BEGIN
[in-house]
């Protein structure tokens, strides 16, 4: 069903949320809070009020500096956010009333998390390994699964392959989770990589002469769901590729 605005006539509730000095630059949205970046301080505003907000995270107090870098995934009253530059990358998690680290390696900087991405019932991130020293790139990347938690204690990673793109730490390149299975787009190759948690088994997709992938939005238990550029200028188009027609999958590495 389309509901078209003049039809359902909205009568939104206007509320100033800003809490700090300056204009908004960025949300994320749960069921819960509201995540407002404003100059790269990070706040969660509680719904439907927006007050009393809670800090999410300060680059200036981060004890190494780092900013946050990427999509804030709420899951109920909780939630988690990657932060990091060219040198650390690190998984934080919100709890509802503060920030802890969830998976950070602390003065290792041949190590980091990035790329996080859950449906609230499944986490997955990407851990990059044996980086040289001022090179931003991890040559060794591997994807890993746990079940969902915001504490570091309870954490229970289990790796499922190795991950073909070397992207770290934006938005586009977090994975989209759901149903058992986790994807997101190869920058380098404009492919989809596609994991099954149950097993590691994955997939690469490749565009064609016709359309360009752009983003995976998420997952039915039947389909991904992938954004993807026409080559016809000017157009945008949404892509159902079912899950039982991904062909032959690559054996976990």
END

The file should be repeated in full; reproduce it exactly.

[in-house]
């Protein structure tokens, strides 16, 4: 069903949320809070009020500096956010009333998390390994699964392959989770990589002469769901590729 605005006539509730000095630059949205970046301080505003907000995270107090870098995934009253530059990358998690680290390696900087991405019932991130020293790139990347938690204690990673793109730490390149299975787009190759948690088994997709992938939005238990550029200028188009027609999958590495 389309509901078209003049039809359902909205009568939104206007509320100033800003809490700090300056204009908004960025949300994320749960069921819960509201995540407002404003100059790269990070706040969660509680719904439907927006007050009393809670800090999410300060680059200036981060004890190494780092900013946050990427999509804030709420899951109920909780939630988690990657932060990091060219040198650390690190998984934080919100709890509802503060920030802890969830998976950070602390003065290792041949190590980091990035790329996080859950449906609230499944986490997955990407851990990059044996980086040289001022090179931003991890040559060794591997994807890993746990079940969902915001504490570091309870954490229970289990790796499922190795991950073909070397992207770290934006938005586009977090994975989209759901149903058992986790994807997101190869920058380098404009492919989809596609994991099954149950097993590691994955997939690469490749565009064609016709359309360009752009983003995976998420997952039915039947389909991904992938954004993807026409080559016809000017157009945008949404892509159902079912899950039982991904062909032959690559054996976990």